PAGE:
This cavity is explained due to the progressive solidification process which starts at the surface and moves to the center. During this period there is a considerable shrinkage of the metal, as layer after layer solidifies. Because of this decrease in volume a pipe in the center is eventually formed.



The second type of ingot prevents this cavity. It is called big-end-up, and has a large volume of metal available at the top and further a refractory raiser. Metal in the raiser remains molten until the ingot has solidified, and supplies the ingot during this period with needed metal to compensate for the shrinkage.


5.3 Killed Steel



Killed steel has been deoxidized, and it evolves no gas during solidification. The top surface of such ingots solidifies immediately, as do the walls.

All impurities in this type of steel are collected in the center of the ingot, because it solidifies at last. The center (about 20% of overall diameter) is because of this accumulationof limited useage, but the rest of the ingot is of high quality.



If a big-end-up mold is used then all impurities are collected in the shrink head. This part of the ingot can be removed, and the rest of the material is of high quality.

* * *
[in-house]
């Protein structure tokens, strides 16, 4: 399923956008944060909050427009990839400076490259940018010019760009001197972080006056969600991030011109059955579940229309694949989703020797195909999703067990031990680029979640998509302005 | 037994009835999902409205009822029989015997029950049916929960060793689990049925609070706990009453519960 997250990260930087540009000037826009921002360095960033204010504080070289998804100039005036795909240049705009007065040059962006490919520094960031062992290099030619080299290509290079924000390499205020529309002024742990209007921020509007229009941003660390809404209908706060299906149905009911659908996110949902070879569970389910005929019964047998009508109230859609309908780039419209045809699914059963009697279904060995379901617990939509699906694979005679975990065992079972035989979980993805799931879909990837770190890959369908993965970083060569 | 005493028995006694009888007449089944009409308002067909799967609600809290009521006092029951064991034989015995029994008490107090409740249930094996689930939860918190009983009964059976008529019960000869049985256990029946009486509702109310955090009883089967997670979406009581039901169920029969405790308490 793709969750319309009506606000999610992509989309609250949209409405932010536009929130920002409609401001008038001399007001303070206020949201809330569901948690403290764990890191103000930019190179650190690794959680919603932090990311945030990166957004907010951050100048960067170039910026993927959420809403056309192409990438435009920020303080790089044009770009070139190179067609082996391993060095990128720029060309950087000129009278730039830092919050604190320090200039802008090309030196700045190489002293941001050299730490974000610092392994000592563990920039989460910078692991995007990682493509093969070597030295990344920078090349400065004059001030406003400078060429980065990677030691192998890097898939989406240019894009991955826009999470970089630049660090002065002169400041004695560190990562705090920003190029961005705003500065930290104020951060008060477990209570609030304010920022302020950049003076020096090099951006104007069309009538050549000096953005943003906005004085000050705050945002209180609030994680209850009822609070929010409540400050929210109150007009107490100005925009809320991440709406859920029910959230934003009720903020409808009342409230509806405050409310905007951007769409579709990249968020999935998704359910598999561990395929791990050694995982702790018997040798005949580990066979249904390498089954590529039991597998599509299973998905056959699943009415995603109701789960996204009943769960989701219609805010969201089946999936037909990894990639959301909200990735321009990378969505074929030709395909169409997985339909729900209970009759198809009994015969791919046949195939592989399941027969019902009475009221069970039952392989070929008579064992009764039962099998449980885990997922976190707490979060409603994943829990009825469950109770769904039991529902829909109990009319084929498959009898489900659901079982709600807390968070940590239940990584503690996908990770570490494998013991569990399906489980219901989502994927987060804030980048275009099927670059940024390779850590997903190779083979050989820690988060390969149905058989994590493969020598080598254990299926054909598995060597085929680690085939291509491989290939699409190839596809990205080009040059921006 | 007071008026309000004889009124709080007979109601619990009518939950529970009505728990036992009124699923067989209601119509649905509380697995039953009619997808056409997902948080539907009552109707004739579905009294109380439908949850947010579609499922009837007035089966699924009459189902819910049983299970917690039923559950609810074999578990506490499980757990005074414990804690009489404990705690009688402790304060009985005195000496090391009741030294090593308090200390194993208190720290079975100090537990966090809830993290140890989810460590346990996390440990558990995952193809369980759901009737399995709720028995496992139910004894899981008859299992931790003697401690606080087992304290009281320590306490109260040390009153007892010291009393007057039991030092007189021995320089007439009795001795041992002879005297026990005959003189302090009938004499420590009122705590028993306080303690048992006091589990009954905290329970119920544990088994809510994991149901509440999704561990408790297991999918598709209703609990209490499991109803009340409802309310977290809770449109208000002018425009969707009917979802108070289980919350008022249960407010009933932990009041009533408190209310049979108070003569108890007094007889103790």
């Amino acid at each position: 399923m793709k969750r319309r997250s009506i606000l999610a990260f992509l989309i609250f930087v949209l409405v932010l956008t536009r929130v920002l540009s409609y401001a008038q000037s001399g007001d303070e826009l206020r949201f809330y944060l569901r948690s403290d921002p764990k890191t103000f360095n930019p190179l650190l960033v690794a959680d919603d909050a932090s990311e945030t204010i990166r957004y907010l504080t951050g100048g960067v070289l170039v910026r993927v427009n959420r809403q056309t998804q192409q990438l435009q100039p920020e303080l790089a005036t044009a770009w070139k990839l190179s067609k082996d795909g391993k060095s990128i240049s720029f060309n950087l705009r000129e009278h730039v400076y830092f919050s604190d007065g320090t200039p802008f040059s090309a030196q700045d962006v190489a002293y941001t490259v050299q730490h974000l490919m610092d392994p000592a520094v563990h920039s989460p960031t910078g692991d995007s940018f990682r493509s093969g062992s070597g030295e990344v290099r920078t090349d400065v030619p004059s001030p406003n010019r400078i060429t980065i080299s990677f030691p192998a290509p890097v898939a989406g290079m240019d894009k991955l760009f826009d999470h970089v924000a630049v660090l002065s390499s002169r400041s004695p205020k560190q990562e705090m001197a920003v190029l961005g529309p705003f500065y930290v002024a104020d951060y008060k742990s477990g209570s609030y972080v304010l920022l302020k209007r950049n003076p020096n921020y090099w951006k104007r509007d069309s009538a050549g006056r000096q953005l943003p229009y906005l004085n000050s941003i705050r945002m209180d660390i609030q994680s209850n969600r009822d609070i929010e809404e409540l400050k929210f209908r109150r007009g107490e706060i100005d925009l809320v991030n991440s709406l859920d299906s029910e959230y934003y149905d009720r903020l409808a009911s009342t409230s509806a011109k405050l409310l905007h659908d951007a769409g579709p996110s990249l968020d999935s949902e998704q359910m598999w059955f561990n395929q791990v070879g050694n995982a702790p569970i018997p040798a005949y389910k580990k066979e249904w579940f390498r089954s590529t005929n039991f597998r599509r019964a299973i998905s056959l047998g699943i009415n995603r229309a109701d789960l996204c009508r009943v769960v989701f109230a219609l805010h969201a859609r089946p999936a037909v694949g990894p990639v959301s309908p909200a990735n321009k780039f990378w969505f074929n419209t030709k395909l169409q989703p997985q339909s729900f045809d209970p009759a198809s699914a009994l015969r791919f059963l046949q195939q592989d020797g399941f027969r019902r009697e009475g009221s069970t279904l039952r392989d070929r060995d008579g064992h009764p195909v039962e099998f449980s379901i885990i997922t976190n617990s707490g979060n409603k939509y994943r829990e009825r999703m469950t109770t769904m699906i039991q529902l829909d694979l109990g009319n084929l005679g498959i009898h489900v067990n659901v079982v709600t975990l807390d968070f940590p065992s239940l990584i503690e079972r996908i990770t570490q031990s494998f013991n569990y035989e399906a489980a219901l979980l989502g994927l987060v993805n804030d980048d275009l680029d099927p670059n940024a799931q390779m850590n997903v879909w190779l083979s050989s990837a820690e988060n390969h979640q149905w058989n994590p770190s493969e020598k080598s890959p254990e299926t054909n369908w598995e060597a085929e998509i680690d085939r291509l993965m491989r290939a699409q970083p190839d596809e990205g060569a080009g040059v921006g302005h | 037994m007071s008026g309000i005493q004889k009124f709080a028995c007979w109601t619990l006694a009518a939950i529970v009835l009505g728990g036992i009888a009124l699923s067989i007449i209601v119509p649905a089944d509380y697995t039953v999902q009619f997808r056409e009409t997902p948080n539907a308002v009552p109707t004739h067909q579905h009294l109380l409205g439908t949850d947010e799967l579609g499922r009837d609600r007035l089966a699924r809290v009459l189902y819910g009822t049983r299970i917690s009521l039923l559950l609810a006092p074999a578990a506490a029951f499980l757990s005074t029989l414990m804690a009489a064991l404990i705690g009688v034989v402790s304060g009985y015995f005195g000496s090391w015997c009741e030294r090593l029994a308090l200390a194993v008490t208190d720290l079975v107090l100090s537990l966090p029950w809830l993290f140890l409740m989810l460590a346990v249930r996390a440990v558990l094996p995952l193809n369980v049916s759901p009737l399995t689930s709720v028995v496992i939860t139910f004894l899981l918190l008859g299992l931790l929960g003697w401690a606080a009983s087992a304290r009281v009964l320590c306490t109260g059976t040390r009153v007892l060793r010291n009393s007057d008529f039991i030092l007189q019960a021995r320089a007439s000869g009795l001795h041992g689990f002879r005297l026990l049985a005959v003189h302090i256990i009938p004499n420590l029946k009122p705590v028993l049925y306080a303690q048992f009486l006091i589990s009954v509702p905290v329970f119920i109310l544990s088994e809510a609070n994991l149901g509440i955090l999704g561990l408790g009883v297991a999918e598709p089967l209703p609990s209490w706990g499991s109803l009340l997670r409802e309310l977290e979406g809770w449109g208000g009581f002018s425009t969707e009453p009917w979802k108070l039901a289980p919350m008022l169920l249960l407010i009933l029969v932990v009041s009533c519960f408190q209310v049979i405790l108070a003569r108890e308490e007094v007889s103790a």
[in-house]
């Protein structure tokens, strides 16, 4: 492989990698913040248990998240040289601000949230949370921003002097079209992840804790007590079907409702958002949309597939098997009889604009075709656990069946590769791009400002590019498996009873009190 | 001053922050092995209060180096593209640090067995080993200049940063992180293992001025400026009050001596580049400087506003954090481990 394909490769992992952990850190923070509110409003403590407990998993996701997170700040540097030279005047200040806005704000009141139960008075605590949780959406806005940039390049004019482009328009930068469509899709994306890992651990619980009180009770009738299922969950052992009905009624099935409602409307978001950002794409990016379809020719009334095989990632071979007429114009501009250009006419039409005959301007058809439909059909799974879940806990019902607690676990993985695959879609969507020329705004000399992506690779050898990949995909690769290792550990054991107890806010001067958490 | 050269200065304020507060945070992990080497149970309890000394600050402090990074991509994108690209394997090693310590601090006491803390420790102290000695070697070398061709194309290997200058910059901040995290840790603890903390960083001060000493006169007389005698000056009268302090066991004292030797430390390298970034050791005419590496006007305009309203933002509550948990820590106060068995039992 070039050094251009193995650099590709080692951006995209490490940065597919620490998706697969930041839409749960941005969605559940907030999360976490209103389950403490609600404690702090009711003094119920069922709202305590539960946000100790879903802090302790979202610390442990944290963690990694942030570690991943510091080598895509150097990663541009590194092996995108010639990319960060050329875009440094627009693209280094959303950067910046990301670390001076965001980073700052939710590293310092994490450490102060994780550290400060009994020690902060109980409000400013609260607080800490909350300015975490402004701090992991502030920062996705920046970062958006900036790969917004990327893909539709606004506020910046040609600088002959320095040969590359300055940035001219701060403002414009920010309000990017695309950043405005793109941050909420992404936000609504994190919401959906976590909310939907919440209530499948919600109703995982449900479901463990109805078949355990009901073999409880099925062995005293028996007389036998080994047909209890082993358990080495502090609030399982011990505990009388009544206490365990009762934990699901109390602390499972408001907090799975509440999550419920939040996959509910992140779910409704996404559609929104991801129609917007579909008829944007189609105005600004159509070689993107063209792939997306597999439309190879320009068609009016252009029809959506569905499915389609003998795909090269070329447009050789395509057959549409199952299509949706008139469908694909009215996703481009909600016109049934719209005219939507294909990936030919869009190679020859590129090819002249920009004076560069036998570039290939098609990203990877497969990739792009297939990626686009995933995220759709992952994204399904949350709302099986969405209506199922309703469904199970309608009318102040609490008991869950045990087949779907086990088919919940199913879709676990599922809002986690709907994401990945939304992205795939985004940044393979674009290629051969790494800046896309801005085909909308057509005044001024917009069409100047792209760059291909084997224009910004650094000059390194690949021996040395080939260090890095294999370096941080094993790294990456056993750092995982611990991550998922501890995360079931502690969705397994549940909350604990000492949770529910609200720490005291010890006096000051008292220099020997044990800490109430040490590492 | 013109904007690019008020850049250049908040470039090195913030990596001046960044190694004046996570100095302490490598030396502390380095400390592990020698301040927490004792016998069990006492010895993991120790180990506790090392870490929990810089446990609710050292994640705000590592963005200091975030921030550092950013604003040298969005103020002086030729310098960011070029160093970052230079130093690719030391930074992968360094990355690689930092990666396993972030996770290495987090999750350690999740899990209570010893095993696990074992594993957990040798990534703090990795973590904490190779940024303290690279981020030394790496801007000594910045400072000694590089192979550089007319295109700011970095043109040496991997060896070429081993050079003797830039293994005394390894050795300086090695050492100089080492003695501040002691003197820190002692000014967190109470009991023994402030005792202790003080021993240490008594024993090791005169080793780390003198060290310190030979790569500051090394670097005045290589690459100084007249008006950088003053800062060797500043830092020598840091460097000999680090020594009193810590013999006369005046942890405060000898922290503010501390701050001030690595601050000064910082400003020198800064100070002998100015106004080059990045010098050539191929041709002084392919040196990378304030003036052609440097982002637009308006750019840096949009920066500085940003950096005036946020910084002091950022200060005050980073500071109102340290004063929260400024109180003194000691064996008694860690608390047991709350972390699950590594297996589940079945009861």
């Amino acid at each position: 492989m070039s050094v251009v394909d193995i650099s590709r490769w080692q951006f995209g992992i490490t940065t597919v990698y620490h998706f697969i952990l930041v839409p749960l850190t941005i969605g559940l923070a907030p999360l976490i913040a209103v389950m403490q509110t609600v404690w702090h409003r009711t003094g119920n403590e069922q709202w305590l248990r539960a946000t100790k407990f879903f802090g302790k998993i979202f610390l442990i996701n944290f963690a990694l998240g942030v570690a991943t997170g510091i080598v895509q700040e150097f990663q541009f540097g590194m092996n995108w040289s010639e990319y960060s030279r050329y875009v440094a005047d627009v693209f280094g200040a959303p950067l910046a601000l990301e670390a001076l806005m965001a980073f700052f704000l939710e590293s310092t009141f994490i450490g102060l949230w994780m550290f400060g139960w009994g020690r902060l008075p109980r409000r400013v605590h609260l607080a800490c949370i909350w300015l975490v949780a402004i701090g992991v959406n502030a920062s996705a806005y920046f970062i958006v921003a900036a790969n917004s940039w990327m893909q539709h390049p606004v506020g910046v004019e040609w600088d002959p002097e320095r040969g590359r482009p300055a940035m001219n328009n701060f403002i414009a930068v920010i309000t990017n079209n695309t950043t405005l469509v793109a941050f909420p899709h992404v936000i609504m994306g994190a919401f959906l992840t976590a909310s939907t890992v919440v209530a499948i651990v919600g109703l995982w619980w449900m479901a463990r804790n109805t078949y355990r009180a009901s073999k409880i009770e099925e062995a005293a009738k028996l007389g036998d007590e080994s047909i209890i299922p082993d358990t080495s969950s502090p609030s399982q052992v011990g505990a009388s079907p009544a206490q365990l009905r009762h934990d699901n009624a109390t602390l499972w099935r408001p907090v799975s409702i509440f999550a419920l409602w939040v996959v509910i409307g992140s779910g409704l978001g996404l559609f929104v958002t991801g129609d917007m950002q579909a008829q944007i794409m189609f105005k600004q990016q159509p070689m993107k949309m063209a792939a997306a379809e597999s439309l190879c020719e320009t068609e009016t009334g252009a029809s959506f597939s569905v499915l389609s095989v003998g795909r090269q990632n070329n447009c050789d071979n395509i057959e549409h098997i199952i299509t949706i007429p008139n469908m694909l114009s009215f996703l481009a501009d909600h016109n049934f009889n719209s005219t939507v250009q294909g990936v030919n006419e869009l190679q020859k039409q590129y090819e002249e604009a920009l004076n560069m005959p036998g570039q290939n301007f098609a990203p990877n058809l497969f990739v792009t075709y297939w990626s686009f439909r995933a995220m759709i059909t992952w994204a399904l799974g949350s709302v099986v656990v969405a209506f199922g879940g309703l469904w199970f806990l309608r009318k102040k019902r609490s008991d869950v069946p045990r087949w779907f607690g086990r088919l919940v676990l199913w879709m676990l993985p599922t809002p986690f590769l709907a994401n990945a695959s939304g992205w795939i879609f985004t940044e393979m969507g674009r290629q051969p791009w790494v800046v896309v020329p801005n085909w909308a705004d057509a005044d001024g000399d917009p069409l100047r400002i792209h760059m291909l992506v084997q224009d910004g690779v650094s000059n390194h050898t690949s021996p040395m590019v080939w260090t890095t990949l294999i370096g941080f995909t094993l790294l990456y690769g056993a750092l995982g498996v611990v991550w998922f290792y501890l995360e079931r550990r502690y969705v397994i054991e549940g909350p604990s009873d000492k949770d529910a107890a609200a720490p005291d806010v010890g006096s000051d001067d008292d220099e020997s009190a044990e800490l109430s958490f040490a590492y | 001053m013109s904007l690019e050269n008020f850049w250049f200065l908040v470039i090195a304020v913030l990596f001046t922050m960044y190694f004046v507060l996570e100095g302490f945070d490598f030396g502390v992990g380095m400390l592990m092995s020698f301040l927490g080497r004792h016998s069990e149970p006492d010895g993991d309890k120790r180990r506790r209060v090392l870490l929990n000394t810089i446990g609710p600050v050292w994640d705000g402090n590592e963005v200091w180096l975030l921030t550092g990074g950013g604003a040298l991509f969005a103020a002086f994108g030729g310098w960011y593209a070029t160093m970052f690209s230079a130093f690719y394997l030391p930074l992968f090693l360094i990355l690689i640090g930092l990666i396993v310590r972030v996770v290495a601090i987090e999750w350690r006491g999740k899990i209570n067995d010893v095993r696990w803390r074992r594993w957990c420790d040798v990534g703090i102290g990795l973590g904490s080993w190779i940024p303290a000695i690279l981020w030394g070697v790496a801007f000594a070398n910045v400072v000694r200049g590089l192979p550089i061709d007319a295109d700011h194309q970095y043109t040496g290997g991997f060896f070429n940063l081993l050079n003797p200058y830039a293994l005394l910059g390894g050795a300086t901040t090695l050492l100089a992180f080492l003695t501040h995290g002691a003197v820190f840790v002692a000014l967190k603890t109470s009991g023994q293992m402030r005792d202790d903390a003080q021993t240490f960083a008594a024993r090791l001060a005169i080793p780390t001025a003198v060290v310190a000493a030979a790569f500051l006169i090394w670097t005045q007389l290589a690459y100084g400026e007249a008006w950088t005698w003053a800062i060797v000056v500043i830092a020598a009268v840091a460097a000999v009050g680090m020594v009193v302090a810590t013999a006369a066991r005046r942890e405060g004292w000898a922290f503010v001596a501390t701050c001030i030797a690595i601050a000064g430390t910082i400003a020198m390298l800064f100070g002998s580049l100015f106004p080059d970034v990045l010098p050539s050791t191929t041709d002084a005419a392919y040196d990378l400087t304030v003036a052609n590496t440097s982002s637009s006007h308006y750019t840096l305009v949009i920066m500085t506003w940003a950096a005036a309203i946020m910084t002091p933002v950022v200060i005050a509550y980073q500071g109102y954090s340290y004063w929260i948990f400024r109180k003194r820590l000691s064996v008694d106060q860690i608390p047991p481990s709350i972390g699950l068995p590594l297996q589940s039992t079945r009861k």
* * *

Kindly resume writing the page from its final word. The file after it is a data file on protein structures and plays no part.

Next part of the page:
All steels having over 0,3% carbon are killed. This is obtained by addition of high silicon pig iron or an alloy high in silicon in the primary manufacturing process.

Killed ingots have a minimum of segregation, good structure and a large cavity in the center.


5.4 Rimmed Steel (Non- or Semi-Killed)



This steel is characterized by a semiboiling action in the ingot after pouring, due to rapid evolution of carbon monoxide gas during solidification.

This causes the formation of a honeycomb structure, which, if controlled compensates for most shrinkage loss.

Rimmed steel ingots have good surface, and there is little or no opportunity for cavities to form.

The disadvantage of rimmed steel is that impurities are spread throughout the ingot.
6 Continuous Casting



In addition to teeming hot metal in ingots, there is a process that converts molten steel to a continuous slab.

Solidification begins as the steel cools in passing through the mold. The slab can be cut whereever found necessary.

About 300 tons of metal can be cast into solid slabs in about 45 minutes (Ingot processing would take 12 hours).